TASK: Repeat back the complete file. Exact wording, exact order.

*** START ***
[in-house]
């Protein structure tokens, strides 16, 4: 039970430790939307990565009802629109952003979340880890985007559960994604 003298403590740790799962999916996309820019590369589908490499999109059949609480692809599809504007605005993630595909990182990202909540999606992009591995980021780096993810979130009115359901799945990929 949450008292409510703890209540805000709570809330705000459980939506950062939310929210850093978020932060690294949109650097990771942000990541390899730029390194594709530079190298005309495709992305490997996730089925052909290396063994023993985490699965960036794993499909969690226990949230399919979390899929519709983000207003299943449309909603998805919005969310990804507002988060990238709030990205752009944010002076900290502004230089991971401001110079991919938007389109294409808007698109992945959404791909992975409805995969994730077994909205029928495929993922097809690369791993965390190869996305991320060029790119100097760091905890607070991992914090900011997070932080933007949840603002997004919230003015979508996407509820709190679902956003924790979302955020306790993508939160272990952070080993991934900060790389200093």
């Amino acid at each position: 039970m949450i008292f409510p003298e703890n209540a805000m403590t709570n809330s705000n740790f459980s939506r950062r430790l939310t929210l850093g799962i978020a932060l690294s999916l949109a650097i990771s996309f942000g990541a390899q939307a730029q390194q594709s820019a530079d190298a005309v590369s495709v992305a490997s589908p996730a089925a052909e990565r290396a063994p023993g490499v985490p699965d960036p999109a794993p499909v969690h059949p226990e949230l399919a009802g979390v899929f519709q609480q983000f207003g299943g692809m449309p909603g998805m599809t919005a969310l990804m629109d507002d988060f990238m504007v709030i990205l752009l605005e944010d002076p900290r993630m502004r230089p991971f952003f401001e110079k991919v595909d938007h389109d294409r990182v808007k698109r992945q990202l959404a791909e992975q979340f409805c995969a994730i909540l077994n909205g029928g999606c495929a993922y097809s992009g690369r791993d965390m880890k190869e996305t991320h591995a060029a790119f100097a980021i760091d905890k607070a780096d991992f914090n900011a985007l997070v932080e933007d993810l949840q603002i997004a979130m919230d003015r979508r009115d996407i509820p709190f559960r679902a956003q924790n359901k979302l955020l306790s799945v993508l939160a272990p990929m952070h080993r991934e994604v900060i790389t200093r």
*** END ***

[in-house]
């Protein structure tokens, strides 16, 4: 039970430790939307990565009802629109952003979340880890985007559960994604 003298403590740790799962999916996309820019590369589908490499999109059949609480692809599809504007605005993630595909990182990202909540999606992009591995980021780096993810979130009115359901799945990929 949450008292409510703890209540805000709570809330705000459980939506950062939310929210850093978020932060690294949109650097990771942000990541390899730029390194594709530079190298005309495709992305490997996730089925052909290396063994023993985490699965960036794993499909969690226990949230399919979390899929519709983000207003299943449309909603998805919005969310990804507002988060990238709030990205752009944010002076900290502004230089991971401001110079991919938007389109294409808007698109992945959404791909992975409805995969994730077994909205029928495929993922097809690369791993965390190869996305991320060029790119100097760091905890607070991992914090900011997070932080933007949840603002997004919230003015979508996407509820709190679902956003924790979302955020306790993508939160272990952070080993991934900060790389200093």
């Amino acid at each position: 039970m949450i008292f409510p003298e703890n209540a805000m403590t709570n809330s705000n740790f459980s939506r950062r430790l939310t929210l850093g799962i978020a932060l690294s999916l949109a650097i990771s996309f942000g990541a390899q939307a730029q390194q594709s820019a530079d190298a005309v590369s495709v992305a490997s589908p996730a089925a052909e990565r290396a063994p023993g490499v985490p699965d960036p999109a794993p499909v969690h059949p226990e949230l399919a009802g979390v899929f519709q609480q983000f207003g299943g692809m449309p909603g998805m599809t919005a969310l990804m629109d507002d988060f990238m504007v709030i990205l752009l605005e944010d002076p900290r993630m502004r230089p991971f952003f401001e110079k991919v595909d938007h389109d294409r990182v808007k698109r992945q990202l959404a791909e992975q979340f409805c995969a994730i909540l077994n909205g029928g999606c495929a993922y097809s992009g690369r791993d965390m880890k190869e996305t991320h591995a060029a790119f100097a980021i760091d905890k607070a780096d991992f914090n900011a985007l997070v932080e933007d993810l949840q603002i997004a979130m919230d003015r979508r009115d996407i509820p709190f559960r679902a956003q924790n359901k979302l955020l306790s799945v993508l939160a272990p990929m952070h080993r991934e994604v900060i790389t200093r």